The Landis case is an opportunity to consider how lying affects athletes. According to Landis, the pinnacle of his career was based in deceit. He felt he had to use performance enhancing drugs to succeed because everyone else was using them, and then he had to lie to prevent others from discovering that he cheated. Now he says, “I want to clear my conscience….I don’t want to be part of the problem anymore.”

Our question is where do athletes begin to be part of the problem? With the first shot of EPO or use of blood doping? Or does it start long before that, with an athlete’s first lesson that it’s okay to lie about stepping on the out of bounds line or using an illegal move — as long as the referee didn’t catch them?

Here’s Dr. Sharon Kay Stoll’s take on deception, doping and why coaches have such a difficult time teaching athletes about the line between deception as part of the game and lying to get ahead.

Wednesday, June 16, 2010

How do we justify pay for football coaches?

By Tom Grant
PhD student, Center for ETHICS*


Vandal football coach Rob Akey, with an overall record at the University of Idaho of 11-26, will be considered for a raise from $258,187 to $355,797 when the Idaho State Board of Education meets this week.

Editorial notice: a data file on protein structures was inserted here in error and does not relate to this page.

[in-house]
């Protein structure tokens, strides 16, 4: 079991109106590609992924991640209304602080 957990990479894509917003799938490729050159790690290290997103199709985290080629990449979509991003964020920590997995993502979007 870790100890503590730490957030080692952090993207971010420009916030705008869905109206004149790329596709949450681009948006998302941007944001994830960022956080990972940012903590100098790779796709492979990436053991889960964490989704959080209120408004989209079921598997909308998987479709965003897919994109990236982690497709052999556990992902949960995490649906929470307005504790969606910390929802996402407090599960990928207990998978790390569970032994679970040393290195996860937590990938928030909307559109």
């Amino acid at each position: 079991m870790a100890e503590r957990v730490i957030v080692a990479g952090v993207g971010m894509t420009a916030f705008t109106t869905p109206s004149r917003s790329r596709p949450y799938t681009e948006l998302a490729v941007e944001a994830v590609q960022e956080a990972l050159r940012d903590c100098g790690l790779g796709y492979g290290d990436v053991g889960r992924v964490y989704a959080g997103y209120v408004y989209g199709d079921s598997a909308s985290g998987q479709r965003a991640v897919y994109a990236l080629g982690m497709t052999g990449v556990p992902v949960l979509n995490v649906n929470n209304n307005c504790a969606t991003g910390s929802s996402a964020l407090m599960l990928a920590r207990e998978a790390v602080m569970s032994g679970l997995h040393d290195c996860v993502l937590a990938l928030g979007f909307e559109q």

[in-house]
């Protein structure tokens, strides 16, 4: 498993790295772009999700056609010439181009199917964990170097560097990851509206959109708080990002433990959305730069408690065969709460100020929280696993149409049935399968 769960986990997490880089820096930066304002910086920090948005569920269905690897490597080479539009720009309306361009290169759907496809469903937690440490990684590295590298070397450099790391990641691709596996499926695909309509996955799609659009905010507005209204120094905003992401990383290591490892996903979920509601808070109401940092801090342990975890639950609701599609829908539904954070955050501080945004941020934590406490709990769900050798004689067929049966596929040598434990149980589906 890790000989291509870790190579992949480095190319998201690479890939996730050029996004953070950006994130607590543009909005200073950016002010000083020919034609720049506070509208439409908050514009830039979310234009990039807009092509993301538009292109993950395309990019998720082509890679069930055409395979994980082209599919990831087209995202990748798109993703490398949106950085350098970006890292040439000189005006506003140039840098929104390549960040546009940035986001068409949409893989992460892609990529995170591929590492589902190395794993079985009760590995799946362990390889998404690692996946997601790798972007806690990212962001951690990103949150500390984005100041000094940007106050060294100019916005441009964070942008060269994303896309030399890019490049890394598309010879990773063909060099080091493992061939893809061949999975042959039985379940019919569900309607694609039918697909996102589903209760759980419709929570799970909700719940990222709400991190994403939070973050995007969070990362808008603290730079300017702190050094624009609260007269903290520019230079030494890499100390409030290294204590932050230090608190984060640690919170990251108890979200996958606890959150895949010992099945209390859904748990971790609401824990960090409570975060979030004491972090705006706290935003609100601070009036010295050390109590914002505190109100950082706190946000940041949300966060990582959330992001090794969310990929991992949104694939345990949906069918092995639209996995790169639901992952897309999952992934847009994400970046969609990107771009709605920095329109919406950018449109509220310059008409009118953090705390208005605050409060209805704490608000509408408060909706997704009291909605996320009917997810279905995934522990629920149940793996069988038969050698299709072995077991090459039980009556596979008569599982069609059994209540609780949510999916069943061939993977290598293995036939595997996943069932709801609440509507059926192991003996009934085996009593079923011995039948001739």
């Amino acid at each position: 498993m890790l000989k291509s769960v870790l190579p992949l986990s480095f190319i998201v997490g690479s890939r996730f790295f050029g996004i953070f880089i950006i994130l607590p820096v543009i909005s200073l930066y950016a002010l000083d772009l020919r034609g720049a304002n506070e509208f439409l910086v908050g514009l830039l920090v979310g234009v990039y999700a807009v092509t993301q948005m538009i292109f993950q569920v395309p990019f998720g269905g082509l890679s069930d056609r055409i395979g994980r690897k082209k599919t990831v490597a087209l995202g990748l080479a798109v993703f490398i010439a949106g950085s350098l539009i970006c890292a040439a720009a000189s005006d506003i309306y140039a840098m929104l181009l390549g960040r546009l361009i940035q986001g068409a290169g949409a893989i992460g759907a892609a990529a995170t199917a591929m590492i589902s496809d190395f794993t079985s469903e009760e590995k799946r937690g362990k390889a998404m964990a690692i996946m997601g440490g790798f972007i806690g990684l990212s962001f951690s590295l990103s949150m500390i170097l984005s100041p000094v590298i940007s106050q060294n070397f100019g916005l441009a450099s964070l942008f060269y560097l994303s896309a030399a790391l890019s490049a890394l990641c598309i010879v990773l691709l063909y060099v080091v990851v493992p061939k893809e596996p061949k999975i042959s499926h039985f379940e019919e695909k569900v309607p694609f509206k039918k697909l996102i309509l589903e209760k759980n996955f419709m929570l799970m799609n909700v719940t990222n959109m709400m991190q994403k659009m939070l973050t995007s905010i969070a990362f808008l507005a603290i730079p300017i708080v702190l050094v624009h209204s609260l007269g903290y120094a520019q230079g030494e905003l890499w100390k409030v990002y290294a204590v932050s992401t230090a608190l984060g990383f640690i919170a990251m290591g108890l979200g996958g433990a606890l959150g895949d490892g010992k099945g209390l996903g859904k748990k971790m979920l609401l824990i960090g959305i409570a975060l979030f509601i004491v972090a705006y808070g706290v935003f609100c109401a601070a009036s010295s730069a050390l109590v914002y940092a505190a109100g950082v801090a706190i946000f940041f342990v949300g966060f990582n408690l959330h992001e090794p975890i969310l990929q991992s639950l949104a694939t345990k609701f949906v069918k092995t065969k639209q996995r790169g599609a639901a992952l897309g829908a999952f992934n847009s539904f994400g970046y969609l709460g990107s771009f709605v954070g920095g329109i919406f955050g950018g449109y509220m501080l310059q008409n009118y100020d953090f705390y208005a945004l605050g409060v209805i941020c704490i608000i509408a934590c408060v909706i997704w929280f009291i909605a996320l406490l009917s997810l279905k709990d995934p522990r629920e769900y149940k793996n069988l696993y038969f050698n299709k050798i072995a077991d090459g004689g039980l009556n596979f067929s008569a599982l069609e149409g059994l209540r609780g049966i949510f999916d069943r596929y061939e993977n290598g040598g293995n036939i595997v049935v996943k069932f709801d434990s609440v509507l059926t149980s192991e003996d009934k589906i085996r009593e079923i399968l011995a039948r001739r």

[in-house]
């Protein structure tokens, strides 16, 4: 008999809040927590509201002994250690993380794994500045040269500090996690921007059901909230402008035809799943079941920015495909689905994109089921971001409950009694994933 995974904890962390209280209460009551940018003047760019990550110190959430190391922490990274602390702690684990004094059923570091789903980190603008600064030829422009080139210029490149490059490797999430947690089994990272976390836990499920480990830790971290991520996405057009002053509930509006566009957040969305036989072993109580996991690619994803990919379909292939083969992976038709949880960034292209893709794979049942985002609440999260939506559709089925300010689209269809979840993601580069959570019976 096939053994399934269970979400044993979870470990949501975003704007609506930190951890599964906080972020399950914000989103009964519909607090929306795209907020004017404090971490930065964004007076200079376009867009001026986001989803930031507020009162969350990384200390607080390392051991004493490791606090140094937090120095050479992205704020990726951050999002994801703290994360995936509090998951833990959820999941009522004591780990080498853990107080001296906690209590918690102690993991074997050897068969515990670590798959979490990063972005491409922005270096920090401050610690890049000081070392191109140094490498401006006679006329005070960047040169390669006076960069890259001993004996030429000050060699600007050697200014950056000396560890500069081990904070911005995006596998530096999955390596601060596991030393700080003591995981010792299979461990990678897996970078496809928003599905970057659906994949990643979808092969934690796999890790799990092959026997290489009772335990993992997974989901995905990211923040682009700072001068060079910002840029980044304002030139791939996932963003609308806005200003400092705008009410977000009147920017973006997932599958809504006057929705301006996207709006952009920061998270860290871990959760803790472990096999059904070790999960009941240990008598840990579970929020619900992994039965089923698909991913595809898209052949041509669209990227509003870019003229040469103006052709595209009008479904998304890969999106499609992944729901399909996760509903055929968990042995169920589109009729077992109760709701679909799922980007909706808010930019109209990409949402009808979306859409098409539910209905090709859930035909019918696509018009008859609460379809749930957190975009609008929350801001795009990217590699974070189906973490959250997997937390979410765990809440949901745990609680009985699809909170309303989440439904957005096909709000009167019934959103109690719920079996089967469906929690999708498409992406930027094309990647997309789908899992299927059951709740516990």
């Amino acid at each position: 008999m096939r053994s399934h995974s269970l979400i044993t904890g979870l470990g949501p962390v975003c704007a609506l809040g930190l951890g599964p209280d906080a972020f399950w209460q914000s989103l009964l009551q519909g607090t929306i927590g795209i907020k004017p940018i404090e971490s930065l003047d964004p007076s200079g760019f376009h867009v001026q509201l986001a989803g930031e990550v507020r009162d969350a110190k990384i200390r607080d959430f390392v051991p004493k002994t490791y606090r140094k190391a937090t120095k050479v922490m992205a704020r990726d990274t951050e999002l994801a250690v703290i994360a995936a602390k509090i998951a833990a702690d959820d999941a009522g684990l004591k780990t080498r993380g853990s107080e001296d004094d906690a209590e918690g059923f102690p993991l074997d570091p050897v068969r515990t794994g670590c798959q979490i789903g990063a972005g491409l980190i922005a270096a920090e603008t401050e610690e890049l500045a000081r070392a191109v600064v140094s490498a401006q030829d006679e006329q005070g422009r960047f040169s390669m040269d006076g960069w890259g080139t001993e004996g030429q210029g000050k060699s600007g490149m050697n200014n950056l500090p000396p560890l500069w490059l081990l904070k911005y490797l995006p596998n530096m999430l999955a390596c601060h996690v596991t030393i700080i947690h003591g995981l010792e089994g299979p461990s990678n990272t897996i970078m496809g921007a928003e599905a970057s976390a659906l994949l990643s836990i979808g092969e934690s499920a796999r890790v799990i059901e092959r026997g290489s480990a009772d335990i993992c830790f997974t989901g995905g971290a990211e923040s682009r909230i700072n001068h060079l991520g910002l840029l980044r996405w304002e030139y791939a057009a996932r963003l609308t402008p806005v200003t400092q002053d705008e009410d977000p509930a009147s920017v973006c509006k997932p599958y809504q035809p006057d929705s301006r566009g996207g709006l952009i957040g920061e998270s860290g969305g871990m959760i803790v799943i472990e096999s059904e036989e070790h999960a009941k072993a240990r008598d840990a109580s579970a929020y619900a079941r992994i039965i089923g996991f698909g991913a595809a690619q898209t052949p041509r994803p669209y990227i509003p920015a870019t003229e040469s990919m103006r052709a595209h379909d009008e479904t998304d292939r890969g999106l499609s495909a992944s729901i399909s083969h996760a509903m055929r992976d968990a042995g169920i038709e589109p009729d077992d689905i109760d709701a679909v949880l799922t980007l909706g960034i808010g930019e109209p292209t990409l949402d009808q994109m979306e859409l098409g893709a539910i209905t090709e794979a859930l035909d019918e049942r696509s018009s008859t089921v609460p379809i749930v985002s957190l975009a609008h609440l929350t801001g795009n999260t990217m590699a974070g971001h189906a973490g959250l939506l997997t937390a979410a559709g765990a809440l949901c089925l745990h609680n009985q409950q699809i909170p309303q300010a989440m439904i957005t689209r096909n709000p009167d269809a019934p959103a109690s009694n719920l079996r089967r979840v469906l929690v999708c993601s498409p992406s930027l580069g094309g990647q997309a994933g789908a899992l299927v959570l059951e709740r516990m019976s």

According to the Idaho Statesman, Akey’s new five-year contract comes in two parts, $165,796 in base pay and $190,000 in media compensation. He’s also promised various incentives, ranging from $5,000 if he earns WAC coach of the year to $100,000 if the Vandals make a BCS bowl appearance.

The new contract is precedent setting. Akey’s 2007 contract, giving him five years and $1.2 million, was already the largest contract in Vandals’ history.

The new contract was spurred by the Vandals victory in the Humanitarian Bowl, which capped an 8-5 season. The Vandals went 1-11 and 2-10 in Akey’s first two years as head coach.